Alginate scaffoldMicrofluidic technologyEnable the scaffold to have a regular interconnected porous structure and high porosityWang et al., 2011 [18]

PLGAScaffold orientationPromote cell migration and improve the mechanical property of engineered cartilageZhang et al., 2012 [19]

Cartilage extracellular matrixScaffold orientation Enhance the biomechanical property of engineered cartilageJia, et al., 2012 [20]

PLGA: poly(lactic-co-glycolic acid).

3.2. Biochemical Modification

The weak mechanical property is the most serious problem of native biological materials. As for synthetic polymeric material, its drawbacks are poor hydrophilicity and weak cell adhesive ability [37]. However, scaffolds can be combined with biological modifier which is called biochemical modification to overcome the problems above. In other words, biochemical modification is introduced in the original material to make scaffolds have better tissue compatibility and provide appropriate microenvironment for cell growth and proliferation as shown in Table 2.


Surface peptide PCLEnhance the MSCs recruitment and provide a high specific affinity to MSCsShao et al., 2012 [24]
Polyethylene oxide/chitin/chitosan Enhance the adhesion and proliferation of bovine knee chondrocytesKuo and Wang, 2012 [25]
PEO/chitosan scaffoldsStimulate chondrogenesis with enhanced quantities of BKCs, glycosaminoglycans (GAGs), and collagenKuo and Wang, 2011 [26]

BioglassAgarose scaffoldsImprove the biochemical and mechanical properties of a tissue-engineered cartilage layerJayabalan et al., 2011 [27]
PHBVImprove the hydrophilicity of scaffolds and promote cell migration into the inner part of the constructsWu et al., 2013 [28]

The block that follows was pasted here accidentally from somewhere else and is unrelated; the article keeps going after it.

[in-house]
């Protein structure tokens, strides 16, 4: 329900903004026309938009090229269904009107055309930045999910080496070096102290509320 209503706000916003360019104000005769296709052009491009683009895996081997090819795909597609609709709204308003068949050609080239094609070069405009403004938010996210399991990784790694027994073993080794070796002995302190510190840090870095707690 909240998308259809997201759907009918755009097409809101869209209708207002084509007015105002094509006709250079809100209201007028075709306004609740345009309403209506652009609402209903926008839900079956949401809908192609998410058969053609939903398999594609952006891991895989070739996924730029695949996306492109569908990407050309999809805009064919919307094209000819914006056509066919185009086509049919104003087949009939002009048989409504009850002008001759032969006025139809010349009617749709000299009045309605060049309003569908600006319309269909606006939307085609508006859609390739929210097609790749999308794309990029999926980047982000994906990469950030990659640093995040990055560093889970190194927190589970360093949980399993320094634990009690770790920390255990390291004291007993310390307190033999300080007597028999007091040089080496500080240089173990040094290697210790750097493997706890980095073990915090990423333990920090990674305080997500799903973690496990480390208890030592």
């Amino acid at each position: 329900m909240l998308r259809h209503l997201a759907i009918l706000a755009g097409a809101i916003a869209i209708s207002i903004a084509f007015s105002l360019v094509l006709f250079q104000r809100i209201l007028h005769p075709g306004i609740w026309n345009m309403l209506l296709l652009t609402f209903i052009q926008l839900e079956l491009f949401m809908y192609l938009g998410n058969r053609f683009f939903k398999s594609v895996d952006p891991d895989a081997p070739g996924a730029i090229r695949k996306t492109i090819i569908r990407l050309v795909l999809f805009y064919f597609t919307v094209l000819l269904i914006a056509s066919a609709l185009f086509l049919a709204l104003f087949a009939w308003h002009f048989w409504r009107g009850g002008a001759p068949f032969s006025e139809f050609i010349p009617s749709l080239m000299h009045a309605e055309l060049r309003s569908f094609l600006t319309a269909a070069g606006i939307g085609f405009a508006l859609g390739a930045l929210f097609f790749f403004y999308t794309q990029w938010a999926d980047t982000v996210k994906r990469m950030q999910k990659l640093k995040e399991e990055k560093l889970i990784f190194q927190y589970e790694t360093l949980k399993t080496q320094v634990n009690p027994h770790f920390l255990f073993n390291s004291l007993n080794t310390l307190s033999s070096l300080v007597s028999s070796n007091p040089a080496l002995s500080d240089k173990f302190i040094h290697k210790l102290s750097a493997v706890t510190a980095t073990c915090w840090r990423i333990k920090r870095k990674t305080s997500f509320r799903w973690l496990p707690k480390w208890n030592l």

Hyaluronic acidSilk fibroin scaffoldsProtect the chondral phenotype and improve the structural and physical properties of scaffoldsFoss et al., 2013 [29]
Gelatin-methacrylamideEnhance the natural functions of scaffolds in cartilage mechanical and geometrical propertiesSchuurman et al., 2013 [30]
PLGAProvide appropriate mechanical and structural properties of scaffolds for cellsChang et al., 2013 [31]
Collagen scaffoldsImprove cellular infiltration and promotes early-stage chondrogenesisMatsiko et al., 2012 [32]

ChitosanPLCLImprove cells compatibility and form better quality cartilage tissue Yang et al., 2012 [33]
PLCLPromote cell adhesion and proliferation and enhance excretion of aggrecan and type-II collagenLi et al., 2012 [34]
Silk fibroin scaffoldsServe as excellent carrier for stem cells to repair cartilage defectsDeng et al., 2013 [35]
Gelatin scaffoldsEnhance the cartilage regeneration in vitro and in vivoWhu et al., 2013 [36]

PCL: polycaprolactone; MSCs: mesenchymal stem cells; PEO: polyethylene oxide; PHBV: polyhydroxybutyrate valerate; PLGA: poly(lactic-co-glycolic acid); PLCL: poly l-lactide-co- -caprolactone.
3.2.1. Surface Peptide

Peptide is a promising bioactive molecule to improve chondrogenesis in porous biomaterials. Mesenchymal stem cells- (MSCs-) affinity EPLQLKM peptide (E7) was covalently conjugated onto PCL which is implanted into a cartilage defect site of rat knee joints with endogenous MSCs. After 7 d of implantation, the results suggested that the E7 peptide sequence has a high specific affinity to MSCs and enhances the MSCs recruitment of PCL in vivo [24]. Another study investigated the generation of tissue engineering cartilage in TATVHL peptide-grafted polyethylene oxide/chitin/chitosan scaffold in which bovine knee chondrocytes were seeded. The results demonstrated that TATVHL peptide-grafted construct improved the proliferation of chondrocytes in constructs, the secretion of glycosaminoglycans, and the production of collagen [25]. Surface CDPGYIGSR was grafted via cross-linking onto polyethylene oxide (PEO) and chitosan scaffold. After seeding of bovine knee chondrocytes (BKCs) in the scaffolds, the constructs were cultured in a spinner system, indicating that the adhesion of BKCs and the maintenance of phenotypic chondrocytes were more efficient [26].